What are your thoughts on the actions proposed to adapt to its impacts on our community in the Resilient St. John's Community Climate Plan?

CLOSED: This discussion has concluded.

Climate change is an urgent, complex and global crisis, with many of its impacts already impacting our community and more expected to become a reality before children born in 2021 become 30 years old. The City of St. John’s undertook a strategic risk assessment and planning process to inform how changes in climate may impact our community and what actions we can collectively take to address them. The assessment identified 55 unique impacts across the infrastructure, people & economy, and the natural environment of our community. 

Infrastructure - Sea level rise is anticipated to increase erosion and likelihood of storm surges flooding coastal infrastructure. Precipitation changes are expected to increase stress and maintenance requirements on stormwater infrastructure and buildings (e.g., mould, leaks), while water crossings may experience increased vulnerability and potential for failure. Similarly, sport fields may see an increase in required maintenance due to flooding. Warmer summers will increase energy use for cooling, and demand for cooled venues for youth and vulnerable populations, as well as opportunities for gardening. Meanwhile, the increase in winter freeze-thaw cycles may increase maintenance requirements on roads. Increased extreme weather may lead to more frequent outages in communications and power. 

People and Economy - Climate change will have direct impacts on St. John’s socioeconomic system. Impacts to our transportation systems (roads, public and active transportation) can impact the local economy by causing delays and disruptions to business operations. Similarly, impacts to the marine ecosystems, agriculture, and energy use can change the food security future of our community. Increased infrastructure maintenance and repair can lead to changes in servicing costs. Health impacts form climate change have been identified. This includes changes to winter leading to less opportunities for winter activities, increased incidence of vector-borne diseases, injury from extreme weather events, exacerbations to weather dependent health conditions (e.g., respiratory and cardiovascular conditions), and psychological effects of extreme weather impacts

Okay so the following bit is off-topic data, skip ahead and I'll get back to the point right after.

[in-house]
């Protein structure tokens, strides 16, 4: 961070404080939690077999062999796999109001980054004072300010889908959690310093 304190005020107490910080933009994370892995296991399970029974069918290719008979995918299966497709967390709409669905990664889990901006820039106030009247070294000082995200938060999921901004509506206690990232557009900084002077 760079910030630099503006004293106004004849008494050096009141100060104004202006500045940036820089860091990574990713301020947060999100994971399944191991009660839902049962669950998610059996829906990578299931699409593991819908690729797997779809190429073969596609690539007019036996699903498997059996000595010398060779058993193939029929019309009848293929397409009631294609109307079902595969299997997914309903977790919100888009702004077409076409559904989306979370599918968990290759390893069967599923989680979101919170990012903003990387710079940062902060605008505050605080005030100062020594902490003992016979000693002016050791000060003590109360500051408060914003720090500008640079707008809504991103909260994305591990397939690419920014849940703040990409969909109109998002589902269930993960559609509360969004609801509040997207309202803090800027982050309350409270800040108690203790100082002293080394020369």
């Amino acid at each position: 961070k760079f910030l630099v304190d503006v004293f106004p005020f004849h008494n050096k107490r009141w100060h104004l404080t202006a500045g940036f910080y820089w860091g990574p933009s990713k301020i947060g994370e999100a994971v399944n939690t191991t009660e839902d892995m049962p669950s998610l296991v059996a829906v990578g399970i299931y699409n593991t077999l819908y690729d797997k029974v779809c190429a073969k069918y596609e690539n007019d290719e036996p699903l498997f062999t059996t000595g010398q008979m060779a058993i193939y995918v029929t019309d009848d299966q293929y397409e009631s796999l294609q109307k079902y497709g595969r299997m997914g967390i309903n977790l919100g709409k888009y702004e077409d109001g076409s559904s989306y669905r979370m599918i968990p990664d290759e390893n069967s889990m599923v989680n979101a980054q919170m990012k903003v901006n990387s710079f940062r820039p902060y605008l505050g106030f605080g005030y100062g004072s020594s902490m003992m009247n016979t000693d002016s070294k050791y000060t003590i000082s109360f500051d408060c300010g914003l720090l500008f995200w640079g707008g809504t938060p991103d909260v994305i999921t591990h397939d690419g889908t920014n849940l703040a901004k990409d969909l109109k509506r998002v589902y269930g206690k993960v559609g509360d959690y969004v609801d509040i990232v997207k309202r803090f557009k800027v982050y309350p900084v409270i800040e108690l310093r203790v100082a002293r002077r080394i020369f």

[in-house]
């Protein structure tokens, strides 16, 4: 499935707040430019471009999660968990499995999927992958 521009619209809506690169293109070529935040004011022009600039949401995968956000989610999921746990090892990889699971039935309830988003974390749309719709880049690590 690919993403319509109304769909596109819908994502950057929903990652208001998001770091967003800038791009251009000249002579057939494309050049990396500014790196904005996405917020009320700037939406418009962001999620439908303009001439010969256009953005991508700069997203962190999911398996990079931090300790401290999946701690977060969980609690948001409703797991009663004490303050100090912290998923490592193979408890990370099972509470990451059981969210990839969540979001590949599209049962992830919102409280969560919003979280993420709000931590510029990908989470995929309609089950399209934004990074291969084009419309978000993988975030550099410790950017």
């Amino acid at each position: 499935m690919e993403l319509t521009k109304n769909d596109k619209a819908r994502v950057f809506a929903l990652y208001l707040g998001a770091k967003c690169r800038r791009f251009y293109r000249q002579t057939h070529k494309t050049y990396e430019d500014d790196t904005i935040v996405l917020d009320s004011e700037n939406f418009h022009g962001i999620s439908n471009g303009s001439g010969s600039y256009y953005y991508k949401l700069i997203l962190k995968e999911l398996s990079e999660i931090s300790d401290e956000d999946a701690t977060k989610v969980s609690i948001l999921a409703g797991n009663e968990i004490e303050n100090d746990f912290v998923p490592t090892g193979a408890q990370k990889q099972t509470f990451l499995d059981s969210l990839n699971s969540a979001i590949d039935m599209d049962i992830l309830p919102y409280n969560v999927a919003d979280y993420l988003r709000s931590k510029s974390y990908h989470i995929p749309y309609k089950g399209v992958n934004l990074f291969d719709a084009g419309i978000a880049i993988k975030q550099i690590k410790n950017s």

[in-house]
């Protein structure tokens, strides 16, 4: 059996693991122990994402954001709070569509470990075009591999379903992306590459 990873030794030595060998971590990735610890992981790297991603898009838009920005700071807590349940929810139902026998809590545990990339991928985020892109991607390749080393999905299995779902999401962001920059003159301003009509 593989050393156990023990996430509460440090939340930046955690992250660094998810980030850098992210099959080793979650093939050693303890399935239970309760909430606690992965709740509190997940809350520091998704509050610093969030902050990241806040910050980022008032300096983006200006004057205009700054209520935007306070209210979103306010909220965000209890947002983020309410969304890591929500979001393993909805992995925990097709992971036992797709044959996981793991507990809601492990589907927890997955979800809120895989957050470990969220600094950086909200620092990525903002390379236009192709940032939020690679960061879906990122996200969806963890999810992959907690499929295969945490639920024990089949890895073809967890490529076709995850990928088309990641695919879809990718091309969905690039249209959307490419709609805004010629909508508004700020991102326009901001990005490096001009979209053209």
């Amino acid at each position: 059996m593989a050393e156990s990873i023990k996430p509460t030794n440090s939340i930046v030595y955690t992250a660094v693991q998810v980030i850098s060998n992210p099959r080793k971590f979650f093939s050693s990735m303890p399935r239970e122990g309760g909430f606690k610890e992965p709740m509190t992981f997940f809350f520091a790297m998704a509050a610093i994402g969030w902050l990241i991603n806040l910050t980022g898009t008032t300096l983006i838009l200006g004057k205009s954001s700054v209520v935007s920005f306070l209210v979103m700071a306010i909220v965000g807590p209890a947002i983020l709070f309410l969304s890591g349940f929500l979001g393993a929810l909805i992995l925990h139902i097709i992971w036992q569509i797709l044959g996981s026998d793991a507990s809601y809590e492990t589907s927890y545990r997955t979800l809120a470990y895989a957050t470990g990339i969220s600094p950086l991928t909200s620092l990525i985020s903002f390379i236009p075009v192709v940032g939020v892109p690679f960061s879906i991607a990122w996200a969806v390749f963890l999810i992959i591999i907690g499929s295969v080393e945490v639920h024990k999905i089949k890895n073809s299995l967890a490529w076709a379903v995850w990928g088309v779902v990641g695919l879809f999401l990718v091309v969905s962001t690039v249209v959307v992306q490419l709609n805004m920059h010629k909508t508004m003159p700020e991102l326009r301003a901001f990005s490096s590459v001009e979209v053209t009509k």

Natural Environment - Warmer temperatures are expected to impact the freshwater and sea temperatures leading to changes in both ecosystems, as well as terrestrial ecosystems, including invasive species. These changes may also impact migratory birds and fish, which can have an impact on recreation and fishing activities. Temperature and precipitation changes are expected to create an extension to the forest fire season. The longer growing season also is expected to bring more pest management demand, but also provide an opportunity for gardening and food production. The impact of wind is uncertain, but if winds do increase (along with intensity of storms) it is expected that more tree blowdowns may take place (contributing to fire risk), and that wind would also impact the number of viable fishing days.

Four key focus areas for action in the Resilient St. John’s Community Climate Plan to adapt to its impacts on our community  were identified through a combination of consultation with the public and through technical modelling. 

These include: 

  1. Smart Growth
  2. Resilient Natural and Built Infrastructure
  3. Thriving Natural Environment and Agriculture
  4. Disaster Resilience and Emergency Preparedness

Review the report including the proposed actions within these themes and have your say in the discussion below.

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Thank you for your interest in this project. Consultation has now concluded. Check out the Life Cycle or News for updates.

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